Adele and Co. Brought £4 billion to U.K. Economy in 2015—What Happens After Brexit?

Singer Adele performs on stage during her North American tour at thr Staples Center in Los Angeles, California, August 5, 2016. Kevin Winter/Getty

The global success of British artists such as Adele, Coldplay and Ed Sheeran has helped music exports rise by almost 10 percent in 2015—contributing £4.1 billion to the U.K. economy. This has prompted experts to warn of the impact that Brexit could have on Britain's status as one of the world's biggest exporters of new music.

For growth to continue, the government must put in place policies that safeguard Britain's access to other markets, according to a report by UK Music, the body that represents everyone in the music industry, from songwriters to record labels.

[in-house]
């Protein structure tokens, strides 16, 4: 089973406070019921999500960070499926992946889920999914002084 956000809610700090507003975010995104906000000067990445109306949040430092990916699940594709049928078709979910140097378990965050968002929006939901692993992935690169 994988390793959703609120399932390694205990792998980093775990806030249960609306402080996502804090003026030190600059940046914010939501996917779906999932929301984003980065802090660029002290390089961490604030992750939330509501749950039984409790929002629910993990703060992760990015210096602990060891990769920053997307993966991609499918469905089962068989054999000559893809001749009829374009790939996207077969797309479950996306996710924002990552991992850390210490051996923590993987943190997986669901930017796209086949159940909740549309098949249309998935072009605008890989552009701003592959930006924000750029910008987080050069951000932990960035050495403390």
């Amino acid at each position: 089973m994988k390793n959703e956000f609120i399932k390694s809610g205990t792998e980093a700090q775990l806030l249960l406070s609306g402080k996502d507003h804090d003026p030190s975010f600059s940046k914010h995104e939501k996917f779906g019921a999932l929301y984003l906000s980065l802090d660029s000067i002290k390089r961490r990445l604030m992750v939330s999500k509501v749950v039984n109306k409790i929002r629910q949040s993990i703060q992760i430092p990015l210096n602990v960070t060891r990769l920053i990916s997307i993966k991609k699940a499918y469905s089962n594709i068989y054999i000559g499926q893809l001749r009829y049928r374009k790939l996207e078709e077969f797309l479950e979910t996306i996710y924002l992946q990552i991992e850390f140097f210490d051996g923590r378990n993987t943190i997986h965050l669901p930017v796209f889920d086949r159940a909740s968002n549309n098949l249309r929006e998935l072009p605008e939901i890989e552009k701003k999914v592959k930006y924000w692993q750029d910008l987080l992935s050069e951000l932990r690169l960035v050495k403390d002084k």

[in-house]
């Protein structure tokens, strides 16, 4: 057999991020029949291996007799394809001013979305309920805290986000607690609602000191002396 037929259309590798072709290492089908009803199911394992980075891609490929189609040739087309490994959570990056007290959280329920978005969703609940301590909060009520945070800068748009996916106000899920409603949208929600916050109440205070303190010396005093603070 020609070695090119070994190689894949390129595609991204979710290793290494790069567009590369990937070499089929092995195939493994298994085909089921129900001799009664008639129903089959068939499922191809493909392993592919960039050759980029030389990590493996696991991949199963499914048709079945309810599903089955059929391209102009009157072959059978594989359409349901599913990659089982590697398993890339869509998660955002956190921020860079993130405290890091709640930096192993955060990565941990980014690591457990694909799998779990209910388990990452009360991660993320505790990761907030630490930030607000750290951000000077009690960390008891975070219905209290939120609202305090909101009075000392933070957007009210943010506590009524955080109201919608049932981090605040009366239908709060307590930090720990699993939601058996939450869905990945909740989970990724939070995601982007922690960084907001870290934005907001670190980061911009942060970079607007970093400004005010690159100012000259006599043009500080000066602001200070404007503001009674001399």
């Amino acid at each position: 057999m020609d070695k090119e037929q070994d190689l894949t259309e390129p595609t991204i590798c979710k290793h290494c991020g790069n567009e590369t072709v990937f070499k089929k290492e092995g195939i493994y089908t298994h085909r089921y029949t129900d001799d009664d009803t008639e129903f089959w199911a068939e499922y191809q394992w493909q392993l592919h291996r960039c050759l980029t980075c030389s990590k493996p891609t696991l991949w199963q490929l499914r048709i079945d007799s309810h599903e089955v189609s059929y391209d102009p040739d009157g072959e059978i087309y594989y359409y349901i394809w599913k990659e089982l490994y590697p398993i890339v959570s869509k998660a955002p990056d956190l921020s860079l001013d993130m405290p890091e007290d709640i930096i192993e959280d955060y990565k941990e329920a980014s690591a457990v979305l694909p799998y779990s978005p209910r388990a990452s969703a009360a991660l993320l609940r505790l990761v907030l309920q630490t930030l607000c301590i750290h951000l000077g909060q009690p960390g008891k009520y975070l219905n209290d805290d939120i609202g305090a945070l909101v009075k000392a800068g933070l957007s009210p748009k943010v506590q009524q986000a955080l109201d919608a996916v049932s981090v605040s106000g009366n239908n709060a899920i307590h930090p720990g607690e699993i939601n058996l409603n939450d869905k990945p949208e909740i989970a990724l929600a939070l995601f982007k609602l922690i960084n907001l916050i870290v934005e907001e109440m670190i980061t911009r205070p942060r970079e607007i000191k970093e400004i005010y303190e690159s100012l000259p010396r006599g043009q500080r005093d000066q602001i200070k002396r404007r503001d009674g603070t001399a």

Its annual report notes that British artists were responsible for one in six albums sold worldwide in 2015—but this kind of achievement would need to be protected in a "post-Brexit marketplace."

UK Music chief executive Jo Dipple said: "The U.K. needs to solidify its new post-Brexit place in the world, and music will undoubtedly be part of the glue that does this.

"Our export profile is astounding, which is partly why music, like sport, gives the world an understanding of our small country. UK Music's goal is to work with government to convince them to give us policies as good as the music we produce."

According to the report, 119,020 full-time jobs were provided within the music industry in 2015. The vast majority were individual musicians, composers, performers and songwriters, who alone contributed £2 billion to the economy.